Anyone who fails to grasp this has fallen into an error from which it is hard to recover. Such people look for and gather evidence from the universe and, trying to make it speak eloquently in the Name of God, remain unconscious servants to nature and nature worshippers. They study and speak of flowers, of the ver­dancy and spring of nature, but not the least greenness or bud of iman sprouts in their conscience. They may never even feel the existence of God within their con­scious­ness. In appearance they do not worship nature, but in reality that is what they are doing.

A man or a woman is a mu’min (one with iman) owing to the iman in his or her heart, not to the great amount of knowledge in his or her head. After we have understood as much as we can about the objective and subjective evi­dence we have gathered, we must break our de­pendence on the outer circumstances, qualities, and conditions of such evidence. Only by doing this will we be able to make any spiritual progress. When we abandon this dependence and follow our heart and con­science within the Qur’an’s light and guidance, then, if God wills, we will find the en­lightenment for which we are looking. As the German philoso­pher Immanuel Kant once said: “I felt the need to leave behind all the books I have read in order to believe in God.”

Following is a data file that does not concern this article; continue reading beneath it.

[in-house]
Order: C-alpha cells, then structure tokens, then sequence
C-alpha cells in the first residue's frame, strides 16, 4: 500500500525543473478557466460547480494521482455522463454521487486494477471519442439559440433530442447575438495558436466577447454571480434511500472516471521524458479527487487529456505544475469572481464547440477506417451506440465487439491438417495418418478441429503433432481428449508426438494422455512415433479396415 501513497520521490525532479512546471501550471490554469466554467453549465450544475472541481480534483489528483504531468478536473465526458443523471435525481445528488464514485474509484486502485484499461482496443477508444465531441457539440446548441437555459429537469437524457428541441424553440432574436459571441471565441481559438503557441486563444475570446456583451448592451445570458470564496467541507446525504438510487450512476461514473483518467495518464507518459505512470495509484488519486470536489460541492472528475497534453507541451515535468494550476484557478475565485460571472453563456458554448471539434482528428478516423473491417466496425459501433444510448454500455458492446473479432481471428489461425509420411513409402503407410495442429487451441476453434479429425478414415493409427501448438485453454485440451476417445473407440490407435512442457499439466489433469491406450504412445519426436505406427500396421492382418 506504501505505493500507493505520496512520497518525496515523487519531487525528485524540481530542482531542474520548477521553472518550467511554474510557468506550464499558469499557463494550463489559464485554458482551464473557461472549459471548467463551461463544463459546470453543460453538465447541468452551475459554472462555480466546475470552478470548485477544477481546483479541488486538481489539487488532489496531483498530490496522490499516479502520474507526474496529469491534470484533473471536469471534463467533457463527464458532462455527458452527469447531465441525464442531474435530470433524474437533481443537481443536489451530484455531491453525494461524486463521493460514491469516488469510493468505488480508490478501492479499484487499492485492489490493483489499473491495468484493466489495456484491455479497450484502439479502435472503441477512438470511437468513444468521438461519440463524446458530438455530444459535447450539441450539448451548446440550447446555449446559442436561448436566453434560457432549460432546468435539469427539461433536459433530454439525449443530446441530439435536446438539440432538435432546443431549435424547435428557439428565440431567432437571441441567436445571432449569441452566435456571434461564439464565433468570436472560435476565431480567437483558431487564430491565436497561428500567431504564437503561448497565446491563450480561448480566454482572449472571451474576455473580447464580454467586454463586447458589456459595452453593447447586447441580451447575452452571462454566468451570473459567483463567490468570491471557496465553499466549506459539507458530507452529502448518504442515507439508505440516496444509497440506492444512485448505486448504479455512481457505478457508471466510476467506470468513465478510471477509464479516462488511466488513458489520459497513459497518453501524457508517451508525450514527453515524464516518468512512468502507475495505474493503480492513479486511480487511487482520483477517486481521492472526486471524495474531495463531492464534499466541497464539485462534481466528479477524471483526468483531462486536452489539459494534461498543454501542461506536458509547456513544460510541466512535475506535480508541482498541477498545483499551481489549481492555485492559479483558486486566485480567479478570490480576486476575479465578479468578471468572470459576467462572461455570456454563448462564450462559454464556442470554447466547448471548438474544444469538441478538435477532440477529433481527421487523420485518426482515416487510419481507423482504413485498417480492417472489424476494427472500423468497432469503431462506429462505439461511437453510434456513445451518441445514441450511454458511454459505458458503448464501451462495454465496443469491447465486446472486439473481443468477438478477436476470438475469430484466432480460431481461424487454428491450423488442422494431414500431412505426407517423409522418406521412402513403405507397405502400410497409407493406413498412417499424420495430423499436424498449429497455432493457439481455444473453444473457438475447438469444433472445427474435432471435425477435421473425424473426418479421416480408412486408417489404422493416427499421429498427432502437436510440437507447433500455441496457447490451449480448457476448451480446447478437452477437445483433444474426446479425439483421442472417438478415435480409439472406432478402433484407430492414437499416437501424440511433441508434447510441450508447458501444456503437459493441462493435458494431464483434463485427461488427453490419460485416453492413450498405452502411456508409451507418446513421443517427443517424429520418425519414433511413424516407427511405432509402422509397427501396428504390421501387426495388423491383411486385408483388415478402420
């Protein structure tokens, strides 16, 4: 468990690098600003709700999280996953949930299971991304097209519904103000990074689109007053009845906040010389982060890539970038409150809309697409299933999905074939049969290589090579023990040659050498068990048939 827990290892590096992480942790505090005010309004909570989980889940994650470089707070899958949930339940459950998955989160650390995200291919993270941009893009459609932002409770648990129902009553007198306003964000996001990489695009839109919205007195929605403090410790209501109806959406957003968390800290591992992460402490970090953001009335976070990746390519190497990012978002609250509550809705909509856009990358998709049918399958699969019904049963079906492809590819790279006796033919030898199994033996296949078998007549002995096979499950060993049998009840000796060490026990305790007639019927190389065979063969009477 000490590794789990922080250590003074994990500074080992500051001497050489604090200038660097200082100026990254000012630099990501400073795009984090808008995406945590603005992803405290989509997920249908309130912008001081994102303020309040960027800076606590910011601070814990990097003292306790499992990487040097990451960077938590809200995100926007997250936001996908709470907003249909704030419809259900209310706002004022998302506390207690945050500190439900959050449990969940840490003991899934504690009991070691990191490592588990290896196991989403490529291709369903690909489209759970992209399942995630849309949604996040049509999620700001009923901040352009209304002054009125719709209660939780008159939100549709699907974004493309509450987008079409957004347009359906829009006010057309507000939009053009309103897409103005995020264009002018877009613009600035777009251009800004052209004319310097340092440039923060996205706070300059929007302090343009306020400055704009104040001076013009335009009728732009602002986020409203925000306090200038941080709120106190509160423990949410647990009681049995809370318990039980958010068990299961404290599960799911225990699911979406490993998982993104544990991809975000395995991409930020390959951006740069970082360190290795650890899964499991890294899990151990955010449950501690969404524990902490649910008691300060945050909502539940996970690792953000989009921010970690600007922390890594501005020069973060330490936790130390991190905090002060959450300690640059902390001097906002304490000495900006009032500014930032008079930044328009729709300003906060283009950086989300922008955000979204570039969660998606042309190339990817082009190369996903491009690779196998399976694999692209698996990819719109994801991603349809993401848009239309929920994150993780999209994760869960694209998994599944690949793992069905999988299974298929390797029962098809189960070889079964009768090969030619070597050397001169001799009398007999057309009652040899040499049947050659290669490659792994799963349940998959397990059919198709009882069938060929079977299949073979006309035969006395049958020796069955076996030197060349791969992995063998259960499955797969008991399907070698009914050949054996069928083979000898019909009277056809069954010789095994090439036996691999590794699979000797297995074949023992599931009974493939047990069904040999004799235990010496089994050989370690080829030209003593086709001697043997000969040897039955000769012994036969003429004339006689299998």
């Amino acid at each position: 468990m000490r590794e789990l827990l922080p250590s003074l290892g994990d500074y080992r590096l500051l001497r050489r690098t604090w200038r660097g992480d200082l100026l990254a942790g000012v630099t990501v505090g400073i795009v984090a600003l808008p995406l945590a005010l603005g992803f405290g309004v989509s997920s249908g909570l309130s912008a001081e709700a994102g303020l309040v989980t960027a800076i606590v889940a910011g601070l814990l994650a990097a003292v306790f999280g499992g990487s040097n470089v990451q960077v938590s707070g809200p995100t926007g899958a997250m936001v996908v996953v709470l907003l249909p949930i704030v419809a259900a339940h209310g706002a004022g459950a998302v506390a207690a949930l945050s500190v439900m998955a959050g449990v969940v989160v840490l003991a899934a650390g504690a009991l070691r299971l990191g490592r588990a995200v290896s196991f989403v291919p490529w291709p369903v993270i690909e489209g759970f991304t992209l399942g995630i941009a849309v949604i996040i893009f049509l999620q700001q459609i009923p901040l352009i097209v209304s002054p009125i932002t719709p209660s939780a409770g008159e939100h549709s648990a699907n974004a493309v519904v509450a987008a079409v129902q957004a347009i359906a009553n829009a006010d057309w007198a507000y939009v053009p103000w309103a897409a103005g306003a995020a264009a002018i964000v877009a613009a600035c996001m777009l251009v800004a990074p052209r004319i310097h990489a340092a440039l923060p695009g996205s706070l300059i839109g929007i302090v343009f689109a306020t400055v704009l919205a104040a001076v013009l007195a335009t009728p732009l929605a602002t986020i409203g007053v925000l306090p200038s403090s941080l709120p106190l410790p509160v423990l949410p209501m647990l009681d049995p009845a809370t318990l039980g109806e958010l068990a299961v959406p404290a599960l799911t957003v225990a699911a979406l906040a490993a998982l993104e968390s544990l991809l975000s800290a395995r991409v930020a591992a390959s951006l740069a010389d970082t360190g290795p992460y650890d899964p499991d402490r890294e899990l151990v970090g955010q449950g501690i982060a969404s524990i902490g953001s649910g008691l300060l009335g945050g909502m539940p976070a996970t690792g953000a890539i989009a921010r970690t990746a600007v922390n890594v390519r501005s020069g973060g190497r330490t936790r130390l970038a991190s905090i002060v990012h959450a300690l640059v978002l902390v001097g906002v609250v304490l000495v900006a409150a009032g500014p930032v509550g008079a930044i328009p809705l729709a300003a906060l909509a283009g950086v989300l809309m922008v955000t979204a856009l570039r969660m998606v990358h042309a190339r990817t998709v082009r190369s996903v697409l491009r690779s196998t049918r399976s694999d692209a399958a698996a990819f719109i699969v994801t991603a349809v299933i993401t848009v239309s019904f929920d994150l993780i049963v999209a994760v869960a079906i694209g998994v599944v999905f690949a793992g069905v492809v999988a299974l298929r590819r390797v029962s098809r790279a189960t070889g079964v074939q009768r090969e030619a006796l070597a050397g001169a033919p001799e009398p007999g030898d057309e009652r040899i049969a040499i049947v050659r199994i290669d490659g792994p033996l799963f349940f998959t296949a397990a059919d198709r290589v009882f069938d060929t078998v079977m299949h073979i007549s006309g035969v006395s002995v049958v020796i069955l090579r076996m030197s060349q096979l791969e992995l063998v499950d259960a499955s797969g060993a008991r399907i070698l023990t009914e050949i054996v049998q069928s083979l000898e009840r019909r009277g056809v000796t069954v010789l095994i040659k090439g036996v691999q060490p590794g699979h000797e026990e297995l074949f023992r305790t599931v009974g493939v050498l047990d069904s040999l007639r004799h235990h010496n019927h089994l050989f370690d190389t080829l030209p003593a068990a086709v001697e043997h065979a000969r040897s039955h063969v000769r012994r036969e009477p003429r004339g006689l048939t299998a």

Undoubtedly, the grand Book of the Universe and the book of the true nature of humanity, as well as their commentaries, have their proper place and significance. But after we use them, we should put them aside and live with our iman, as it were, face to face. This might sound rather abstract to those who have not gone deep into the experience of faith and conscience. But for those whose nights are bright with devotion, and who acquire wings through their longing to aspire to their Lord, the meaning is clear.


Recommended Reading:
The western concept of science and Qura'nic approach to it

Last Updated on October 26, 2000